In a few short weeks, many of us will don navy caps and gowns, shake hands with Shippensburg University administrators and finally receive our degrees.
The last few weeks of the semester are always a busy time, especially knowing that you may never come back here — at least as a student, that is.
But after graduation is when reality will really set in.
Student loans will kick in six months from now, and if you don’t already have some sort of job by then, the pressure will only ramp up.
At this point in our lives, being called “alumni” can lead to a feeling of nervousness about what’s to come, particularly financially. This begs the question of when is the right time for the university to begin asking us for donations.
My father is an SU alumnus, and I can remember getting donation calls from the university growing up. “Shippensburg University” would light up the caller ID, and my parents would tell me not to answer — all they want is money, they’d say.
Even before graduation, there are signs creeping in of the financial obligation asked of you. My parents, for instance, received a flyer in the mail asking if they wanted to buy space for a message to me in the commencement program, or donate money to one of the university’s programs.
I understand why there needs to be a push for alumni donations. Tuition has risen among the Pennsylvania State System of Higher Education (PASSHE) universities, while enrollment has dropped. PASSHE funding has become harder to obtain. There aren’t enough resources for SU to do everything it needs with purely state funds.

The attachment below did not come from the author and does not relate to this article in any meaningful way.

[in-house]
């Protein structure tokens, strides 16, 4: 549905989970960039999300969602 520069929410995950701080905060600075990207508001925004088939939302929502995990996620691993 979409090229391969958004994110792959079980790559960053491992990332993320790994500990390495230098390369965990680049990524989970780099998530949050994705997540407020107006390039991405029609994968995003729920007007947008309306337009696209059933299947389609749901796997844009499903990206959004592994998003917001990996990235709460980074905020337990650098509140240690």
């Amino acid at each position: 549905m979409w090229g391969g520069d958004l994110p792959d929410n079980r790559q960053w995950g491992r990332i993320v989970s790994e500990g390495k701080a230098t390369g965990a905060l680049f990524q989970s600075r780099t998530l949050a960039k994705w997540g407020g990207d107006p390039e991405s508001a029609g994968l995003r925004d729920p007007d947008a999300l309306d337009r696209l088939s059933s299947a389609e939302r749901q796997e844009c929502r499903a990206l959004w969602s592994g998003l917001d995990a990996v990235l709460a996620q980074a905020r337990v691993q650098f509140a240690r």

But with student loan debt at its highest ever in 2019 ($1.5 trillion), according to Forbes, most of us are not going to be in a financially secure enough space to give back for years. For some, the process of finding a job can take up to six months or more, according to The Balance.
Keeping that in mind, there should be a grace period where we are not bothered by the university to which we devoted four years of time and money.
Donating should not be something that alumni are pressured into doing. It should be an independent act — one that is performed by people who are so passionate about their school or program that they feel called to help those coming after them.
Repeatedly reaching out to a group of 20-somethings is only going to result in frustration that our university is financially capitalizing on our college careers.
If and when the Class of 2019 wants to donate, we know where to find SU. Until then, please stop asking for money that we’re not going to have any time soon.